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Children of jailed Iranian activist Narges Mohammadi accept Nobel Peace Prize on her behalf

The children of imprisoned Iranian activist Narges Mohammadi accepted the Nobel Peace Prize on her behalf on Sunday, reading out a speech she’d written behind bars in Tehran’s notorious Evin Prison.

Her prize was placed on an empty chair Sunday between her 17-year-old twins, Ali and Kiana Rahmani, at the award ceremony in Oslo, Norway.

Mohammadi, who was awarded the 2023 Nobel Peace Prize in October for her decades of human rights activism, went on a hunger strike as her prize was announced.

“I am an Iranian woman, a proud and honorable contributor to civilization, who is currently under the oppression of a despotic religious government,” her children said on her behalf. “I am a woman prisoner who, in enduring deep and soul-crushing suffering resulting from the lack of freedom, equality, and democracy, has recognized the necessity of her existence and has found faith.”

Mohammadi, who campaigned against the compulsory wearing of the hijab and the death penalty in Iran, also paid tribute to Shirin Ebadi, the first Iranian woman to win the Nobel Peace Prize.

Mohammadi’s activism has continued in prison. She’s currently on a hunger strike “in solidarity” with the Baha’i religious minority, her brother and husband told a press conference in the Norwegian capital on the eve of the Nobel award ceremony.

She also recently went on a hunger strike to be granted the right to get medical treatment without having to wear a hijab, Norwegian Nobel Committee Chair Berit Reiss-Andersen said.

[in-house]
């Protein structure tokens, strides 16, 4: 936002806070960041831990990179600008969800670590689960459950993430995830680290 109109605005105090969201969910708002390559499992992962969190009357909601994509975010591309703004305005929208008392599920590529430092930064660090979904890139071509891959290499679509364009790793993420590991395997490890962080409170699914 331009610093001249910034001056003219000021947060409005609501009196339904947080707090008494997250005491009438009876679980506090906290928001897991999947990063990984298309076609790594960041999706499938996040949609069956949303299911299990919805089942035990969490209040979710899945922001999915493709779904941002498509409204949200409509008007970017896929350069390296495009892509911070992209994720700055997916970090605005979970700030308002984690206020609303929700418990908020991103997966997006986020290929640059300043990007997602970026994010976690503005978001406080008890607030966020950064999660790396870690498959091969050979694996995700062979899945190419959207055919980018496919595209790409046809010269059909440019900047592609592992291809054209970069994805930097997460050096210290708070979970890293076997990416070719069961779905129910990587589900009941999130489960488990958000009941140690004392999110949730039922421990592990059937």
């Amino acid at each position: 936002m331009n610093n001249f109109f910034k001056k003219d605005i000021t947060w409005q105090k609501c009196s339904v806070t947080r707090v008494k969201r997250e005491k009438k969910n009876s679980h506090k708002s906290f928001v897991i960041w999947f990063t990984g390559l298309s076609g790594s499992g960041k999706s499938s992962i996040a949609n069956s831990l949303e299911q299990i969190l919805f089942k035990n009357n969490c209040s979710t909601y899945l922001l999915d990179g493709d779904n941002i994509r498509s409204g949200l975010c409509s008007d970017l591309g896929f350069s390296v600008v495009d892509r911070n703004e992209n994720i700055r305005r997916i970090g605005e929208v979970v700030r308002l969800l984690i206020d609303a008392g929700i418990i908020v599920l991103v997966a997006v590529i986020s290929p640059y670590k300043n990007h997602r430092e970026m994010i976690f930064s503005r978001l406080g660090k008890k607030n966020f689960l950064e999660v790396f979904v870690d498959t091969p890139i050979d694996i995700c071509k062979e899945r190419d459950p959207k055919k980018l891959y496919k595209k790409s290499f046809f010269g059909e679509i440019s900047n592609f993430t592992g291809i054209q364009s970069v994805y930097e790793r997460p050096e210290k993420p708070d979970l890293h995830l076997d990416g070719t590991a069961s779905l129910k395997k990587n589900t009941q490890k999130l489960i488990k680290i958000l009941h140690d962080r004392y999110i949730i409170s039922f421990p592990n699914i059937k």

“Recently she was offered much-needed medical help at a hospital on the condition that she wore a hijab when leaving the prison,” Reiss-Andersen said at the ceremony. “She refused and initiated a hunger strike. Finally, she was taken to hospital for a brief examination under tight security – but not wearing a hijab. Her resolve is unshakable.”

While behind bars in September 2022, Mohammadi also took leadership of the “Woman – Life – Freedom” movement following the death of 22-year-old Mahsa Jina Amini. Amini was killed while in the custody of Iran’s morality police after she was accused of a dress code violation.

“The abolition of the mandatory hijab is equivalent to the abolition of all roots of religious tyranny and the breaking of the chains of authoritarian oppression,” Mohammadi’s children said on her behalf.

A large portrait of Mohammadi — hair uncovered — was on display during Sunday’s ceremony.

“She has asked us to use this particular photograph, which expresses how she wants to lead her life – looking happy in colorful garments, exposing her hair, and with a steady gaze towards us,” Reiss-Andersen said.

Mohammadi has been arrested 13 times, Reiss-Andersen said. In 2015, she began serving a sentence of 10 years and 153 lashes. Her children, who live in exile in France with Mohammadi’s husband, Taghi Rahmani, have not seen her in eight years.

Human rights activists from Ukraine, Belarus and Russiawon last year’s Nobel Peace Prize.

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